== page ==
Newest member of our Alliance board of directors is Heather Nooski, an elected councillor of the Wet’suwet’en First Nation.
While not directly involved in the nation’s LNG strategy as such, she puts a key personal priority on protecting her peoples’ environment, and that’s always a factor in the nation’s approach to LNG and resource development.
“I am here to learn and do the work for and with my people. It’s so important as our people go berry-picking, hunting, trapping, and fishing in Wet’suwet’en territory. There’s medicine on the land, and that’s what I find very important about the land itself.”
Her interim portfolios include: education, youth, health, social and communications.
She sees LNG-related revenue as helping the Wet’suwet’en deliver its tactical pillars: health, education, housing, language, and governance.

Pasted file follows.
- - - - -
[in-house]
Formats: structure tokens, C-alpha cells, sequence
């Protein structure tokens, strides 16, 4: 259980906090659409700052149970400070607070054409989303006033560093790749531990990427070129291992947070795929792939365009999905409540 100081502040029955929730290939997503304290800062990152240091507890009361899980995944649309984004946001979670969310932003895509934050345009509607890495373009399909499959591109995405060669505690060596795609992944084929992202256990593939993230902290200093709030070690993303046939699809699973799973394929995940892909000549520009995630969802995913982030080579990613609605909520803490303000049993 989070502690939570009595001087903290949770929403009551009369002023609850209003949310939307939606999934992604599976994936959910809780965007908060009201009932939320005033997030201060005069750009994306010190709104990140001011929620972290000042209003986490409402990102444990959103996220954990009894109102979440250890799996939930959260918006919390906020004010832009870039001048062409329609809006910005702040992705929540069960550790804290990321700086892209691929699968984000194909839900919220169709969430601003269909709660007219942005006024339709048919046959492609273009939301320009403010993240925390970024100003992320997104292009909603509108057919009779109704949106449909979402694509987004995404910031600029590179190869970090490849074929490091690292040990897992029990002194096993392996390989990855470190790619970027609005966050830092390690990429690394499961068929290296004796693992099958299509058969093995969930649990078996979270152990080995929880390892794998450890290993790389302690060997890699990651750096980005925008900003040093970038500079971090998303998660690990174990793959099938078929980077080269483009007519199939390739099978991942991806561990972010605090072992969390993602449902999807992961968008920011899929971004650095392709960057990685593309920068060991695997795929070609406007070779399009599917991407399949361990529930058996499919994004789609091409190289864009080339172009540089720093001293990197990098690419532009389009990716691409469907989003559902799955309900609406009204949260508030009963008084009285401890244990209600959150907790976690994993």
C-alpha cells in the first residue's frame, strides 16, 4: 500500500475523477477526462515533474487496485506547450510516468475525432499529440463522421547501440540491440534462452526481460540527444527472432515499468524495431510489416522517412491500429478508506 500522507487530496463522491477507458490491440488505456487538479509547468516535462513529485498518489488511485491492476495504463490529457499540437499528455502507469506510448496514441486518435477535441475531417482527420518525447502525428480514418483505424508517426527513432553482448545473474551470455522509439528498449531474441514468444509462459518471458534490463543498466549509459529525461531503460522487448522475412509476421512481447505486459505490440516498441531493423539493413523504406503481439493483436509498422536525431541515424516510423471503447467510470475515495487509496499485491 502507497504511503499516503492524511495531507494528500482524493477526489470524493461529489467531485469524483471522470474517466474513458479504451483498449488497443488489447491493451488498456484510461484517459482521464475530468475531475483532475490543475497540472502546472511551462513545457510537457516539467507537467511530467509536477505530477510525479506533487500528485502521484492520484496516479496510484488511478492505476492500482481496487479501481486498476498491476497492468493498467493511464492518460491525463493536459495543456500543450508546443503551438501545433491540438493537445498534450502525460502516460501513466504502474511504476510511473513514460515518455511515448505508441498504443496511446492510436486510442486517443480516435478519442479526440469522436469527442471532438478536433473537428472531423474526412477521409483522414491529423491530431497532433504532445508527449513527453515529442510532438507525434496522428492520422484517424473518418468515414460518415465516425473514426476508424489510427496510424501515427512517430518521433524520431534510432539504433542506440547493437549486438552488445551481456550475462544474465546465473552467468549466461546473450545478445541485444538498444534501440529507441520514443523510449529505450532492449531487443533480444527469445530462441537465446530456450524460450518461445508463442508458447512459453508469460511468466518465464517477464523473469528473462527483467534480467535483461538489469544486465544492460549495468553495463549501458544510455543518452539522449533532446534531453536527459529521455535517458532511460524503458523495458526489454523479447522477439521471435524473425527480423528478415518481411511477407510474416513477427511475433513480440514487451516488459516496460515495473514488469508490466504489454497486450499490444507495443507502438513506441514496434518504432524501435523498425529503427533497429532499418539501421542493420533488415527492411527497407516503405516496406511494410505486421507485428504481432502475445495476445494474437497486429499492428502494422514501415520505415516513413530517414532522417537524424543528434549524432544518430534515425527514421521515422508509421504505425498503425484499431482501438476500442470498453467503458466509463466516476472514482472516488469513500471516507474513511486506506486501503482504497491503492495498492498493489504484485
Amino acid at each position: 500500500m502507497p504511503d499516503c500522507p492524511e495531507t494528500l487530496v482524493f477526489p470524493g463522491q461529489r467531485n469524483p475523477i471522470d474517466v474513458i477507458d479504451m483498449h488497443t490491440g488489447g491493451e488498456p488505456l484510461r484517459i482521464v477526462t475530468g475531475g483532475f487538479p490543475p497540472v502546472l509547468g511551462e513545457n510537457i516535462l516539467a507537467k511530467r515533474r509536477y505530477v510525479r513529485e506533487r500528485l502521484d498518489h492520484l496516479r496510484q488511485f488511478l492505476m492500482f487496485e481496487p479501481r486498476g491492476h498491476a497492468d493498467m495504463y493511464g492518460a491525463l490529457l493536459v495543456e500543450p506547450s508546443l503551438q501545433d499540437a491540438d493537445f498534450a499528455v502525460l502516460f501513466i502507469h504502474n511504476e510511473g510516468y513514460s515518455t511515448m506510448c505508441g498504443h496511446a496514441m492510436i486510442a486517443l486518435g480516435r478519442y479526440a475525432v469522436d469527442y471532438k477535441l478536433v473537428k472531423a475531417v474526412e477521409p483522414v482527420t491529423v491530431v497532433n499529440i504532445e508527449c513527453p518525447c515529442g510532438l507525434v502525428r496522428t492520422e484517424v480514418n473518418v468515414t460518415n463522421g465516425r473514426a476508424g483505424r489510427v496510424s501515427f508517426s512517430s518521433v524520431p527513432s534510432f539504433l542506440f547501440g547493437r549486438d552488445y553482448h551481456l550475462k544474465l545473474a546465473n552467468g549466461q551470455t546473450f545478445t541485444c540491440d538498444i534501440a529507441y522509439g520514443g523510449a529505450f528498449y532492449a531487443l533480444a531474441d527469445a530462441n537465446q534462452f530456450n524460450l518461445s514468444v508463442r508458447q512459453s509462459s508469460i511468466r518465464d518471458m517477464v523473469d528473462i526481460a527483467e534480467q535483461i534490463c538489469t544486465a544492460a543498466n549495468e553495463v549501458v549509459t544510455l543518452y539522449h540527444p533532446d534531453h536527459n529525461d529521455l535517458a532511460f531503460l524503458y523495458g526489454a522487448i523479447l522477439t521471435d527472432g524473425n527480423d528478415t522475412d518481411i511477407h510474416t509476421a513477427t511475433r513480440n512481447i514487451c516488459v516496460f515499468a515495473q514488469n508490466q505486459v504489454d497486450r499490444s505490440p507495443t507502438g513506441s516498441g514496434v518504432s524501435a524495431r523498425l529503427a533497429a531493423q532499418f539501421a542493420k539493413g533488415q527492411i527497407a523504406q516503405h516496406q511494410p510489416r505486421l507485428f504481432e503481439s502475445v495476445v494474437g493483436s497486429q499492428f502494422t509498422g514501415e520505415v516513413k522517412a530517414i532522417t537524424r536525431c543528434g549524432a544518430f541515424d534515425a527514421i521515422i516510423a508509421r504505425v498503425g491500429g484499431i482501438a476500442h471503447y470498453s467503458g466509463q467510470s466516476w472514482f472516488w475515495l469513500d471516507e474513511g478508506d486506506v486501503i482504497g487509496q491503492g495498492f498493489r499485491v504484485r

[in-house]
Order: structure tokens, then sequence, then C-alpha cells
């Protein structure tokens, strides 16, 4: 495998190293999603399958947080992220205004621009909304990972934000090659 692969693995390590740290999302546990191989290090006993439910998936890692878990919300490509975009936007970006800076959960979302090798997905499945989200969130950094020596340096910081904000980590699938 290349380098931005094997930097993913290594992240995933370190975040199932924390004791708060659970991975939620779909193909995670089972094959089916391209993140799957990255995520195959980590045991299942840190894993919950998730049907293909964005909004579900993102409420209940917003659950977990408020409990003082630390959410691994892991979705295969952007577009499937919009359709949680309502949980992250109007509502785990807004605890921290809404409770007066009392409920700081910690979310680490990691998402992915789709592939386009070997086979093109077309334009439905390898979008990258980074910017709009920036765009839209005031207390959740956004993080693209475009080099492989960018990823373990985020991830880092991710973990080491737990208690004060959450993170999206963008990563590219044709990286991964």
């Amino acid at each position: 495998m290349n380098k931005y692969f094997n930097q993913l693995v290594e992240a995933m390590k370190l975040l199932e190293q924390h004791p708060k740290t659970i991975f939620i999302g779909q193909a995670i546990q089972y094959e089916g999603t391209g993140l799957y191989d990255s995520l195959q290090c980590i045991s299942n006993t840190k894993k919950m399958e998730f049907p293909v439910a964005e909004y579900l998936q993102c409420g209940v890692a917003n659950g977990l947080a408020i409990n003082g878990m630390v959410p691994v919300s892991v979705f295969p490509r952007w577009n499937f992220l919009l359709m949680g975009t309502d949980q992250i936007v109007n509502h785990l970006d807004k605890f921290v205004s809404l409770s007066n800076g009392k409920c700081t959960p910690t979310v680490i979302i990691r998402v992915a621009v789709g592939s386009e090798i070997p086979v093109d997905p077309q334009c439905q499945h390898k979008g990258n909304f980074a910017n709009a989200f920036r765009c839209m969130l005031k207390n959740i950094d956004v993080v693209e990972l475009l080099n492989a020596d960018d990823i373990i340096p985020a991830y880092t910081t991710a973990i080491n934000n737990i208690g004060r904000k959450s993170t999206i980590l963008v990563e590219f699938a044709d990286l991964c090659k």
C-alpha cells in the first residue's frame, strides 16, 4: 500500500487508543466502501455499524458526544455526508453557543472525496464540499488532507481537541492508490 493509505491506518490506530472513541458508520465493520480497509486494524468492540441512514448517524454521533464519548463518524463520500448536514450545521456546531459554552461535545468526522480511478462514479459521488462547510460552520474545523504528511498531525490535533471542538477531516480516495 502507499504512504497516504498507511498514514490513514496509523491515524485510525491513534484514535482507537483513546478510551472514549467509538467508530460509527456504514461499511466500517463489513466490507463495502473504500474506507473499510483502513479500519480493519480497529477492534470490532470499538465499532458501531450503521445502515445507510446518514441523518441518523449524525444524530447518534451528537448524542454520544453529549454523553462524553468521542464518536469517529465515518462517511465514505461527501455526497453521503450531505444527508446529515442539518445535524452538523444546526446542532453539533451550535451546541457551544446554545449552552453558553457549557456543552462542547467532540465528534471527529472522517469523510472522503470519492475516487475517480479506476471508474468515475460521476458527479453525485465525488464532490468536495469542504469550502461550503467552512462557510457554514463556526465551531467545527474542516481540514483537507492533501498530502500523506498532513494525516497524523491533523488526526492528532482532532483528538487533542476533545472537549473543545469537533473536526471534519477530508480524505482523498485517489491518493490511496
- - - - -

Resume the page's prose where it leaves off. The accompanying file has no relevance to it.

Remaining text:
She naturally has a strong interest in health and education, given that she has spent 12 years in central Alberta, as a teacher’s aide and community health worker for the Maskwacis region and its four First Nations.
“I want to bring my 10-year-old son Beckett back to my homelands. He’s grown up in Alberta his whole life. He knows his Cree traditions and culture. I want him to grow up with my family and learn our Wet’suwet’en traditions, culture and language.
“I am excited to see what the future holds for our children and their children.”